The possibility that upbringing-as-rescue might establish an equitable moral trust is contemplated, though such a trust demands so little from caregivers as to be an unlikely candidate for a plausible theory of upbringing. candidate in the Department of Philosophy at the University of Wisconsin-Madison. In his dissertation, he defends telic egalitarianism—the view that certain inequalities among people are non-instrumentally bad.
I conclude that the trust model of children’s rights should be handled with caution, and perhaps simply discarded in favor of alternative approaches. He is also interested in the application of egalitarian principles to questions about the distribution of educational resources.
For example, it is a commonplace that equal opportunity is an important ideal of justice in education.
But what exactly does this ideal require, how is it best promoted, in what does its importance consist, and how important is it compared with other ideals? In this paper I argue that, if John Rawls’s influential conception of justice, justice as fairness, is correct, then some of the reforms that these people have urged (e.g., ending legacy admissions policies at selective universities; altering flagship state universities’ admissions policies to promote fair equality of opportunity; and individual university professors nudging some well-off students into socially valuable occupations) are not required (and arguably not permitted) by justice.
He works on applied ethics, political philosophy, and philosophy of law.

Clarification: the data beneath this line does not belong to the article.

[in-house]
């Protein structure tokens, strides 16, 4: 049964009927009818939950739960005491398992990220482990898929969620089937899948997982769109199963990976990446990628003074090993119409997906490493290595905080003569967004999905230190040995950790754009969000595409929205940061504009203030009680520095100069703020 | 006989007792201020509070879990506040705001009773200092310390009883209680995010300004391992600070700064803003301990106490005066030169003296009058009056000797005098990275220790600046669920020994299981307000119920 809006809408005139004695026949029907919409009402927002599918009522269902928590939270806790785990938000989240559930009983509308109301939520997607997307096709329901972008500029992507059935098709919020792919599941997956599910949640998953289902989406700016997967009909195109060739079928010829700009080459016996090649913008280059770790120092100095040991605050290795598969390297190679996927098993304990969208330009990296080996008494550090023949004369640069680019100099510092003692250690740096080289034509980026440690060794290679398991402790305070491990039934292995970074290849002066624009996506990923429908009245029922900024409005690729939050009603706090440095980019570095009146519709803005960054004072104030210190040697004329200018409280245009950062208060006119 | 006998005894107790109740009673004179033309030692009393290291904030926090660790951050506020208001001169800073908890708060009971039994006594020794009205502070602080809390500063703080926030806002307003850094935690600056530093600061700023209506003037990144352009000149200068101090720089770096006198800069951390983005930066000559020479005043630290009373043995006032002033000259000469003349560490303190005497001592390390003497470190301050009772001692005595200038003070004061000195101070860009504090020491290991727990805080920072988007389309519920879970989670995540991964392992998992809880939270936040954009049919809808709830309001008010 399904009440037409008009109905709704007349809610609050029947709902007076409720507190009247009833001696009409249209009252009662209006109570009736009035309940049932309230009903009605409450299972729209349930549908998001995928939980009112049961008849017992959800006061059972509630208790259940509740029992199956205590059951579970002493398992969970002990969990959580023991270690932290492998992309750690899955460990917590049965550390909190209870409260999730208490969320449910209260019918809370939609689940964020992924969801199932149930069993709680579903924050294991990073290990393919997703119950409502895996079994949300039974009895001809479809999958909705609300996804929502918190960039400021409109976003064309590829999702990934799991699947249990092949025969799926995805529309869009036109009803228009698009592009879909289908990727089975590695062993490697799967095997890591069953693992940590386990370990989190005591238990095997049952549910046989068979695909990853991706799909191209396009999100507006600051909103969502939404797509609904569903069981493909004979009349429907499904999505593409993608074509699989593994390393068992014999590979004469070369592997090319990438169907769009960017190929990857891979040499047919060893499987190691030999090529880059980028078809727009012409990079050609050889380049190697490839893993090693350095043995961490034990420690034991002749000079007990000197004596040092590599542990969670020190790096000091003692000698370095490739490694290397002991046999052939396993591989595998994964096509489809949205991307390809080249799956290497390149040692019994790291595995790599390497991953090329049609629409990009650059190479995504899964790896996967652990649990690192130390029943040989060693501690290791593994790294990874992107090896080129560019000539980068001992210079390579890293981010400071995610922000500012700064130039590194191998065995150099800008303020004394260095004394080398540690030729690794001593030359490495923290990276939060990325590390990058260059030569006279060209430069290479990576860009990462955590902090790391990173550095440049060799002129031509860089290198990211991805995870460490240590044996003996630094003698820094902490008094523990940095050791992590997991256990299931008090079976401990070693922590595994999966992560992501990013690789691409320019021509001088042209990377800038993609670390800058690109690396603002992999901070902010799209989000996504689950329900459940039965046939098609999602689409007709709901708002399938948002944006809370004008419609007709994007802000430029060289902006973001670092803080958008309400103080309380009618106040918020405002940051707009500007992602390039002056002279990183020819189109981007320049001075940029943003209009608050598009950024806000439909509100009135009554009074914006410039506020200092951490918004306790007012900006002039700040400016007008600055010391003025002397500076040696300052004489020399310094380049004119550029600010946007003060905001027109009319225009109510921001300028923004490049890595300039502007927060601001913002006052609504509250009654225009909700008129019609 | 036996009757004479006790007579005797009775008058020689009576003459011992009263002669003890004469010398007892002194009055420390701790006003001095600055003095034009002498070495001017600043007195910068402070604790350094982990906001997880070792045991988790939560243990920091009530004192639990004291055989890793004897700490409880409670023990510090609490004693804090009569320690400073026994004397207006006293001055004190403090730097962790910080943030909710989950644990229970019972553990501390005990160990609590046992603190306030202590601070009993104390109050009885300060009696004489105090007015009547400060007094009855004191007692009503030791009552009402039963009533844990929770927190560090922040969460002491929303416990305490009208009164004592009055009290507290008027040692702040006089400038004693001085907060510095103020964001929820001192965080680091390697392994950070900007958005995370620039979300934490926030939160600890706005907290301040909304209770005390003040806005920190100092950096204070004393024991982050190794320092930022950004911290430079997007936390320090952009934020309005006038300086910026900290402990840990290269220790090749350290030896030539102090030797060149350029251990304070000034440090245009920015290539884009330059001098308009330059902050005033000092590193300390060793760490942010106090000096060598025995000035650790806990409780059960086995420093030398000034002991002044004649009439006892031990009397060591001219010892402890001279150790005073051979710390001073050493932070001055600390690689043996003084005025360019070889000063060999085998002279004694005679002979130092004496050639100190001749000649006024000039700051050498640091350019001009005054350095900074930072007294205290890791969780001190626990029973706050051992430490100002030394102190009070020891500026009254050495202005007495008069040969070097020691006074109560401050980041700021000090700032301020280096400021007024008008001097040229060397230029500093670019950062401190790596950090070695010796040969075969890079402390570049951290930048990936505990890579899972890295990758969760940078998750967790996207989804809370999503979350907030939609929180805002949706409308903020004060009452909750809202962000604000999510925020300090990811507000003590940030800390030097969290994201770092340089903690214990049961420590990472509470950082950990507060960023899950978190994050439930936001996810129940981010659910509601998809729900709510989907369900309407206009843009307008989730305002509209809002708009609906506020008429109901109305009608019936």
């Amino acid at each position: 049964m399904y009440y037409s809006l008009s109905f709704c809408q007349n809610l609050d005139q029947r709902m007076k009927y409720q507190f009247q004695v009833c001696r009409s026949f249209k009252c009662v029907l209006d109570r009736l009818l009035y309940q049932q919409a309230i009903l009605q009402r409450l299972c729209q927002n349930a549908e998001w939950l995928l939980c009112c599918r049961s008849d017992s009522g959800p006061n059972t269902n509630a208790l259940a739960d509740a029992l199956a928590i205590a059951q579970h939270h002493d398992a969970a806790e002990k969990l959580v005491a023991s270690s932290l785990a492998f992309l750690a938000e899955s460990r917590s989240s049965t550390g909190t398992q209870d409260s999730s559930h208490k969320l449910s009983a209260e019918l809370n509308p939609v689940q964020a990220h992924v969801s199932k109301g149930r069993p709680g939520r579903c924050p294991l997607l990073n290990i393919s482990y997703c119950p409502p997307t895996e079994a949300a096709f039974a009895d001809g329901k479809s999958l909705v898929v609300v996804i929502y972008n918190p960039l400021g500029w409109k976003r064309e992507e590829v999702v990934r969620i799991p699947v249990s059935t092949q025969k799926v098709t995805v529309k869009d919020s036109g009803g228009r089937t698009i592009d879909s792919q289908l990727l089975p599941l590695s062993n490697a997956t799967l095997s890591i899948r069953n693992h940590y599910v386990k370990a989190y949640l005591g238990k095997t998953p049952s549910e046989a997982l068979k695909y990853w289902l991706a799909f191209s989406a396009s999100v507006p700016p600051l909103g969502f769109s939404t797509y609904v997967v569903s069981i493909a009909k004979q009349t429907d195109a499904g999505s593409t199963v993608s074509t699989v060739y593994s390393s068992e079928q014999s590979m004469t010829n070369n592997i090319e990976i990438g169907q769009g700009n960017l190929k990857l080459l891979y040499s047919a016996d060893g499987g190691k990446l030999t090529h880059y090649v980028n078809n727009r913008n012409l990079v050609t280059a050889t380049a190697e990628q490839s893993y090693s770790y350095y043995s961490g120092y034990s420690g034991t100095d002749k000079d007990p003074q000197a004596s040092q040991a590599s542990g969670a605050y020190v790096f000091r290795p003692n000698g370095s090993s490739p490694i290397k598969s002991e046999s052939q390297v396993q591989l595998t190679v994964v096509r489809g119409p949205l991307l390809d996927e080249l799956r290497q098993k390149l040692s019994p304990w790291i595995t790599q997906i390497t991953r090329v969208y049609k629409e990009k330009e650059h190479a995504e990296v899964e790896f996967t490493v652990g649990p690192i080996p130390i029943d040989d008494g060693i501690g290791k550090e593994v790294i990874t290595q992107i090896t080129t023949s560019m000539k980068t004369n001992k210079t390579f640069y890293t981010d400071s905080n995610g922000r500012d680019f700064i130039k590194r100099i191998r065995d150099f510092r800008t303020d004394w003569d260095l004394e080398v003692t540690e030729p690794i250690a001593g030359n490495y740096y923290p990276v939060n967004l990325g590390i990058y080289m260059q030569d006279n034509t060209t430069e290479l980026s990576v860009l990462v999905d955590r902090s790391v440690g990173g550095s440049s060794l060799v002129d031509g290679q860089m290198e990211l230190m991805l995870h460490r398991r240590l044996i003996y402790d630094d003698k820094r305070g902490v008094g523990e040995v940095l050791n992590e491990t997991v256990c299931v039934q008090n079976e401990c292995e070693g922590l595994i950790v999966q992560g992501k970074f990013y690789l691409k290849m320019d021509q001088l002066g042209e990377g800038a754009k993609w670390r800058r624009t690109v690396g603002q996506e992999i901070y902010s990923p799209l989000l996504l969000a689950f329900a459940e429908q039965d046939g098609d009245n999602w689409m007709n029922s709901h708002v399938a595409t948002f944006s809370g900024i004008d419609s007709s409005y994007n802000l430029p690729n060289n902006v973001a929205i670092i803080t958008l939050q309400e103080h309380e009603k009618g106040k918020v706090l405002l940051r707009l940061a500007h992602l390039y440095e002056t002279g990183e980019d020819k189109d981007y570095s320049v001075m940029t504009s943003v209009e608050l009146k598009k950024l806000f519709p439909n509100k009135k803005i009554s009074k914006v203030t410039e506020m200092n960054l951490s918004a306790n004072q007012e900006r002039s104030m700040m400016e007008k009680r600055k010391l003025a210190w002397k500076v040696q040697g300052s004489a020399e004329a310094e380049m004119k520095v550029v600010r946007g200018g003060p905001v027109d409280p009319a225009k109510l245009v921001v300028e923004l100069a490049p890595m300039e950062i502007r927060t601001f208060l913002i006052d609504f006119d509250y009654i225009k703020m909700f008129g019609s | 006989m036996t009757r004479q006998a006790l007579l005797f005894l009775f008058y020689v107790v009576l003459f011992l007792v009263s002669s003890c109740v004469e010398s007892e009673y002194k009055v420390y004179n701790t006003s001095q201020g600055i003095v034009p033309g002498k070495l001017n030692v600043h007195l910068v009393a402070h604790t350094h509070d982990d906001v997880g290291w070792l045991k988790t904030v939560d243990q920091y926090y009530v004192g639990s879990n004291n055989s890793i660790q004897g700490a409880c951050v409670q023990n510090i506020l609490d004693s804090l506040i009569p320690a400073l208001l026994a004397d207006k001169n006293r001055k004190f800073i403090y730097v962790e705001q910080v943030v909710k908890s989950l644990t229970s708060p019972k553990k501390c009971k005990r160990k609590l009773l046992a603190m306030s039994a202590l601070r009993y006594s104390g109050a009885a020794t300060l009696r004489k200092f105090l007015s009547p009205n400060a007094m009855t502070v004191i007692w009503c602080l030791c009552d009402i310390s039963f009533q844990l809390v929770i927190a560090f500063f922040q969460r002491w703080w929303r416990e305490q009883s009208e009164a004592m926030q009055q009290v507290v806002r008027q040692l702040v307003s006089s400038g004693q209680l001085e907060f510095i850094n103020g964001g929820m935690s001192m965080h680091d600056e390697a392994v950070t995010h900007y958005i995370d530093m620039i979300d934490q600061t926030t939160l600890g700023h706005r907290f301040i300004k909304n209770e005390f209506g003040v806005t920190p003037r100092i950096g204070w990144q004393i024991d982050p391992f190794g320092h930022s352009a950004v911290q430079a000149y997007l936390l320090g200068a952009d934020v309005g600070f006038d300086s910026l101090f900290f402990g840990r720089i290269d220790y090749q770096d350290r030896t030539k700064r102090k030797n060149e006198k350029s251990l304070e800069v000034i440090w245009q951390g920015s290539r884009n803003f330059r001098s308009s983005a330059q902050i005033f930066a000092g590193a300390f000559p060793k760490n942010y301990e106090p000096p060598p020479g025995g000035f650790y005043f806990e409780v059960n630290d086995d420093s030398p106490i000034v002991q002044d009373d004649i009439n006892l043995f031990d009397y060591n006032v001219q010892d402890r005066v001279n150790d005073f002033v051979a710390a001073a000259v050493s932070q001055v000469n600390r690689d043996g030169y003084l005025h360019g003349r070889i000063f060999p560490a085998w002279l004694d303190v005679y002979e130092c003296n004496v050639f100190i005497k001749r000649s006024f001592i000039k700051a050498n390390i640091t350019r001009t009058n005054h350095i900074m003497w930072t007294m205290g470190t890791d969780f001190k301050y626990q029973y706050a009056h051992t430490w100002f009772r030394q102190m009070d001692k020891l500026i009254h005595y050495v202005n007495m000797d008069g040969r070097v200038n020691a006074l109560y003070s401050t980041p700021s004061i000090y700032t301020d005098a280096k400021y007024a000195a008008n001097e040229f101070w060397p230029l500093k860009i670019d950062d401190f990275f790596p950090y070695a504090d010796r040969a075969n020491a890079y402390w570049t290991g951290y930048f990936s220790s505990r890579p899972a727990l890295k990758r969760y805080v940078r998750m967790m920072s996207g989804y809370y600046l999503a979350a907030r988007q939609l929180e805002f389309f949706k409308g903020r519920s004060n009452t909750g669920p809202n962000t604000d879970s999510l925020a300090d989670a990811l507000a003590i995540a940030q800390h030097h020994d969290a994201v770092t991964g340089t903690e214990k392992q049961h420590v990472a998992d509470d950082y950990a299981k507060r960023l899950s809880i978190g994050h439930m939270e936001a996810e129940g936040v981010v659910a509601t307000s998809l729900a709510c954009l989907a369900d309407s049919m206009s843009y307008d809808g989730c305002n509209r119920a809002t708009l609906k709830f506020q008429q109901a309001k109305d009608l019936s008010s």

candidate at Arizona State University’s School of Historical, Philosophical and Religious Studies.His dissertation in progress develops a contractualist account of parents’ and children’s rights. D., and is admitted to practice law in the state of Arizona.As an undergraduate he majored in philosophy and minored in psychology; he also holds an M. In addition to his academic work at ASU, Kenneth teaches philosophy as faculty adjunct in the Maricopa County Community College District and at Brigham Young University.S.: the third most populous country in the world with 327.7 million people; the largest economy; the most powerful military, among others. (There are numerous largely uninhabited islands that are U. territories as well.) The official status of each territory and its relationship with the U. South Korea has been the third-largest sending country consistently since the beginning of the 2000s, but its numbers have been declining steadily for years. has long been the top destination for Canadian students seeking degrees abroad. Historically, graduate students outnumbered undergraduate students. Now, however, undergraduates make up the largest segment of international students, thanks in large part to the rise of Chinese undergraduates. Compared with many countries in Europe, for instance, the U. has a weak federal government and lacks a tradition of vigorous government intervention. citizens—with the exception of American Samoa– and may freely travel to and within the U. However, they do not vote in general presidential elections (unless they move to one of the states or Washington, D. students go abroad for their education – either for a degree or short-term credit – though the number of such students has increased steadily over time. The country surpassed the one million mark during the previous academic year. faces increasing threats to its dominance of the international student market, not least from its own political and cultural climate, as the country is increasingly seen as unwelcoming to immigrants and foreigners. receives students from all over the world, but China and India particularly dominate the market, according to data from the Institute of International Education’s recent .Some of David’s work on these questions is in print in The Limits of Justice as Fairness: The Case of Higher Education Abstract: Many education policy scholars and philosophers of education believe that justice requires significant alterations in current U. This surprising result, I argue, is explained by two internally well-motivated features of justice as fairness, which I call : for social institutions that serve a politically essential function (i.e., institutions which are such that, were they not to exist, a society could not remain in the circumstances of justice), justice as fairness takes these institutions as fixed (even if these institutions tend to frustrate the society’s basic structure satisfying justice as fairness’s requirements), and requires that their effect be compensated for elsewhere in the basic structure.: for associations that are tokens of major social institutions, justice as fairness does not regulate their ‘internal life’ (roughly: their members’ interactions via their associational roles, and the admittance and exclusion of members), so long as the effects of these associations’ ‘internal life’ can be compensated for elsewhere in the basic structure.Given these considerations I defend a social-contextualist account of moral education that incorporates a participatory (rather than a paternalistic) pedagogical attitude.Further, instead of talking about moral education in terms of stages (as prominently argued by Piaget and Kohlberg), I argue that moral education ought to be characterized more in terms of a gradual understanding, appreciation of, and sensitivity to normative moral demands as they apply in various shared contexts and spheres of human concern.I make a case that children can readily meet minimal standards required for moral understanding and engagement especially in everyday moral contexts.Even when the child has no final say in her moral engagement with an adult, I maintain that there is still a significant normative difference between deferring paternalistically to the adult’s moral testimony and interacting with the child in moral conversation and dialogue.